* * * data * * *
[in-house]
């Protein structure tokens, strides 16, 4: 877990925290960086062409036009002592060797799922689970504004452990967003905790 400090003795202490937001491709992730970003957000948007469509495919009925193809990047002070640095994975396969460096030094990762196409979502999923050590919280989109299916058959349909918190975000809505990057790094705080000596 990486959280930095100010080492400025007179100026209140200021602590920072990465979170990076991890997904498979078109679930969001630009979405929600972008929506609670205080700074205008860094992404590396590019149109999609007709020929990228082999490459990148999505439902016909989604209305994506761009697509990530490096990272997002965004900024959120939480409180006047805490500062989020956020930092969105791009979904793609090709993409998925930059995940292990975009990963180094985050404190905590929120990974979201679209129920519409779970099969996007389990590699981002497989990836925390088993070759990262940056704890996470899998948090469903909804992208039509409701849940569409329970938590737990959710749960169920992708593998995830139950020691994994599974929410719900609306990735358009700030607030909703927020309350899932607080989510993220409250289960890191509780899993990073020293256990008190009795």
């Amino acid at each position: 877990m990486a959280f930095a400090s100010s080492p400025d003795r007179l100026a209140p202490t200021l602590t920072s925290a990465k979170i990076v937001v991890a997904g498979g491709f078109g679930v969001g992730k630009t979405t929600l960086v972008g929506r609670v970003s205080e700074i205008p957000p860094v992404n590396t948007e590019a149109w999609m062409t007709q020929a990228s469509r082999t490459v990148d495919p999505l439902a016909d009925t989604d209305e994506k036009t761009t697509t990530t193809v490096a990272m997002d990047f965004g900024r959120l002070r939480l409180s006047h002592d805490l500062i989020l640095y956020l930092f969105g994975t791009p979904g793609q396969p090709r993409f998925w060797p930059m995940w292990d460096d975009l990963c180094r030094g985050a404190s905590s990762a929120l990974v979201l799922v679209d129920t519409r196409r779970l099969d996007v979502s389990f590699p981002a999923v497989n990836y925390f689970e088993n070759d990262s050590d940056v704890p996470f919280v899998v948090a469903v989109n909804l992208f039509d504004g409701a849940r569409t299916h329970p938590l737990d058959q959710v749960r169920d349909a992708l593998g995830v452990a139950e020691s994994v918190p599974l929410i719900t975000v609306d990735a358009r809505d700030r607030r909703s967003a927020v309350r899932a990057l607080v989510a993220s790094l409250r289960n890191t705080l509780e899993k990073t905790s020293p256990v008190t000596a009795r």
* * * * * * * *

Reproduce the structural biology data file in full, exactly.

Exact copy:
[in-house]
């Protein structure tokens, strides 16, 4: 877990925290960086062409036009002592060797799922689970504004452990967003905790 400090003795202490937001491709992730970003957000948007469509495919009925193809990047002070640095994975396969460096030094990762196409979502999923050590919280989109299916058959349909918190975000809505990057790094705080000596 990486959280930095100010080492400025007179100026209140200021602590920072990465979170990076991890997904498979078109679930969001630009979405929600972008929506609670205080700074205008860094992404590396590019149109999609007709020929990228082999490459990148999505439902016909989604209305994506761009697509990530490096990272997002965004900024959120939480409180006047805490500062989020956020930092969105791009979904793609090709993409998925930059995940292990975009990963180094985050404190905590929120990974979201679209129920519409779970099969996007389990590699981002497989990836925390088993070759990262940056704890996470899998948090469903909804992208039509409701849940569409329970938590737990959710749960169920992708593998995830139950020691994994599974929410719900609306990735358009700030607030909703927020309350899932607080989510993220409250289960890191509780899993990073020293256990008190009795």
């Amino acid at each position: 877990m990486a959280f930095a400090s100010s080492p400025d003795r007179l100026a209140p202490t200021l602590t920072s925290a990465k979170i990076v937001v991890a997904g498979g491709f078109g679930v969001g992730k630009t979405t929600l960086v972008g929506r609670v970003s205080e700074i205008p957000p860094v992404n590396t948007e590019a149109w999609m062409t007709q020929a990228s469509r082999t490459v990148d495919p999505l439902a016909d009925t989604d209305e994506k036009t761009t697509t990530t193809v490096a990272m997002d990047f965004g900024r959120l002070r939480l409180s006047h002592d805490l500062i989020l640095y956020l930092f969105g994975t791009p979904g793609q396969p090709r993409f998925w060797p930059m995940w292990d460096d975009l990963c180094r030094g985050a404190s905590s990762a929120l990974v979201l799922v679209d129920t519409r196409r779970l099969d996007v979502s389990f590699p981002a999923v497989n990836y925390f689970e088993n070759d990262s050590d940056v704890p996470f919280v899998v948090a469903v989109n909804l992208f039509d504004g409701a849940r569409t299916h329970p938590l737990d058959q959710v749960r169920d349909a992708l593998g995830v452990a139950e020691s994994v918190p599974l929410i719900t975000v609306d990735a358009r809505d700030r607030r909703s967003a927020v309350r899932a990057l607080v989510a993220s790094l409250r289960n890191t705080l509780e899993k990073t905790s020293p256990v008190t000596a009795r």